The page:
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Oxford centre is devoted to relics

23 October 2015

AP

On show: the relics of Louis and Zélie Martin, the parents of St Thérèse of Lisieux, are displayed at their canonisation ceremony, in Rome, on Sunday

On show: the relics of Louis and Zélie Martin, the parents of St Thérèse of Lisieux, are displayed at their canonisation ceremony, in Rome, on Sunday

A NEW centre for the study of religious relics has been opened at the University of Oxford, combining the disciplines of radiocarbon dating, genetics, and theology in a joined-up approach to find out more about the origin and movement of relics around the world.

The centre, at Keble College, was opened this week, and seeks to build on Oxford’s record in working with relics to determine their age and authenticity.

The university’s radiocarbon accelerator unit has previously been used to date the Shroud of Turin —which it suggested that it dated from the Middle Ages rather than the first century — and the remains of St John the Baptist.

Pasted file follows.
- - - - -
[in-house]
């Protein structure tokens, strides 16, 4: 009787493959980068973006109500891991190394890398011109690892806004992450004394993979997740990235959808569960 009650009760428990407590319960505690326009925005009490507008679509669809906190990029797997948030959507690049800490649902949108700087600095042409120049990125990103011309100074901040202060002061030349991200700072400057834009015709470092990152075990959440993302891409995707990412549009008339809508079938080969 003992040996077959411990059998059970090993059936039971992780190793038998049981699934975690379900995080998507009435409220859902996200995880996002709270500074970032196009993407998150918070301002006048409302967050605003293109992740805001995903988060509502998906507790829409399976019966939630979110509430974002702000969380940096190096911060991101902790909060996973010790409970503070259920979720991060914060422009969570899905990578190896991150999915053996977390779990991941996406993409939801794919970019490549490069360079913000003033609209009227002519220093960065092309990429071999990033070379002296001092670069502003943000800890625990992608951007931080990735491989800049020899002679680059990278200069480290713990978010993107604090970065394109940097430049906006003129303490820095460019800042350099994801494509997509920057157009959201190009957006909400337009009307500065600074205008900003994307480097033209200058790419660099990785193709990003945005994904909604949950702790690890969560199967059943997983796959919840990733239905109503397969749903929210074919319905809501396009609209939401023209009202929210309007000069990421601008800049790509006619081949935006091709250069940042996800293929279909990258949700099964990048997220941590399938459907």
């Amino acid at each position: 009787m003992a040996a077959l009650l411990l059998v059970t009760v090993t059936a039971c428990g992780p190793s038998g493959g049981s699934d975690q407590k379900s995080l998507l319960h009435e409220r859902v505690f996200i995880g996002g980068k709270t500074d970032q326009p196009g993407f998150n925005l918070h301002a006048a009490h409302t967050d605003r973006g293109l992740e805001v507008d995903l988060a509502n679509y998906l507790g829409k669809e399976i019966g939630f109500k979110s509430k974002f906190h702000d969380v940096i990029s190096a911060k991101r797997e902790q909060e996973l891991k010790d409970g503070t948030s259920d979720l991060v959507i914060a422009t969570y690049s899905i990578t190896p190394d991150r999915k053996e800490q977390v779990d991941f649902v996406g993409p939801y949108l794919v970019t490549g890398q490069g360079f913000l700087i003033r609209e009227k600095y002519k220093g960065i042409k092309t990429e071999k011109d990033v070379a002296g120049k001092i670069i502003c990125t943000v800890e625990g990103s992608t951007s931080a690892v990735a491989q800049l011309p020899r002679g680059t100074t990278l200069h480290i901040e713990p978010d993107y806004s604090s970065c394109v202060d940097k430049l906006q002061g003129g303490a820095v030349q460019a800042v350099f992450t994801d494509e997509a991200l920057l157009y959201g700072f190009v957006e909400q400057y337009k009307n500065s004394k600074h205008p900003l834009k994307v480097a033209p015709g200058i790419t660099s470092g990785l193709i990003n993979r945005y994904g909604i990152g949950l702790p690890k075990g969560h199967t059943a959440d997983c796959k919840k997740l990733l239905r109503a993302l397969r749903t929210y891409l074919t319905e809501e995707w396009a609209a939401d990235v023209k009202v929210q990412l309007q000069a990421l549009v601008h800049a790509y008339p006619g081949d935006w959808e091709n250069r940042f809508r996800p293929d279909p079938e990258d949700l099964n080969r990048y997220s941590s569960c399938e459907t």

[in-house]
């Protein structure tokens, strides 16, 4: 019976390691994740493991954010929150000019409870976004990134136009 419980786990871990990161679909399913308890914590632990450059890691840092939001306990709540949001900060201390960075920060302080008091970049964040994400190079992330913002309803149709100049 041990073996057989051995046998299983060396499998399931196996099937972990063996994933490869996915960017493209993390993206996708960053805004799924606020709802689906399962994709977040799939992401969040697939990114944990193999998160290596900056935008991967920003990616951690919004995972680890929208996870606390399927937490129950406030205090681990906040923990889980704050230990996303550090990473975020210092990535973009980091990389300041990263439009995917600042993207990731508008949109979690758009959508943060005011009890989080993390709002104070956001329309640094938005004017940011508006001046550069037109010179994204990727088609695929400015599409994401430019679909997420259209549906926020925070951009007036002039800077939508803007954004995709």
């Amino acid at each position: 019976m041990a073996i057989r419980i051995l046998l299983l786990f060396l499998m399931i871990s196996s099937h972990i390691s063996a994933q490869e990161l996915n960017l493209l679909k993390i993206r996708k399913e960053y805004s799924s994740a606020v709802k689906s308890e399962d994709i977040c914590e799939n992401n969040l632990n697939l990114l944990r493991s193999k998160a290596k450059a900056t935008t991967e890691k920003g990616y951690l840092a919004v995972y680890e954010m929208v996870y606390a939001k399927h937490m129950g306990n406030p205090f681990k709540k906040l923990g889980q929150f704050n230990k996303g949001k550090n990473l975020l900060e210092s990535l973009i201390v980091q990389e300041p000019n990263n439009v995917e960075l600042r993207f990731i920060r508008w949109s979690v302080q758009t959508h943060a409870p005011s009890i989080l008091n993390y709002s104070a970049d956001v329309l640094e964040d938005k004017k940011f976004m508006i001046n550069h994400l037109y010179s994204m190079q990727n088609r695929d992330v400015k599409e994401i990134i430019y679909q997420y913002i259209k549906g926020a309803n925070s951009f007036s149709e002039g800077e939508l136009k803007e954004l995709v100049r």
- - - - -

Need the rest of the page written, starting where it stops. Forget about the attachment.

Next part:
In 2014, a team from Oxford also analysed remains of a small finger-bone attributed to St John the Baptist, which was associated with the Guelph Treasure, a medieval collection of relics and ecclesiastical art originally housed at Brunswick Cathedral, in Germany. It took its name from the princely House of Guelph of Brunswick-Lünebur. The sample from the finger-bone was dated to 660-770, which meant that it was too young for St John the Baptist. The researchers, however, are still intrigued as to why it is much older than the rest of the Guelph relic collection, which started after 1100.

More recent work has included an analysis of remains that were thought to be of St Luke, St David, and the remains of the cross on which Jesus was crucified. The results of this latest work are not yet published.

The deputy director of the Oxford Radiocarbon Accelerator Unit, Professor Tom Higham, said: “It’s the first time, I believe, that scholars from many different disciplines have collaborated in the ongoing study of ancient religious relics. We want to find out the age and origin of the relics, whether they were from the same individuals, and where they were moved to.

“We will not be able to say with 100-per-cent certainty that they belong to a particular individual who is celebrated as a saint. However, through gathering a body of evidence we will be able to say whether or not the remains originate from the same time and place as the attributed saint.”

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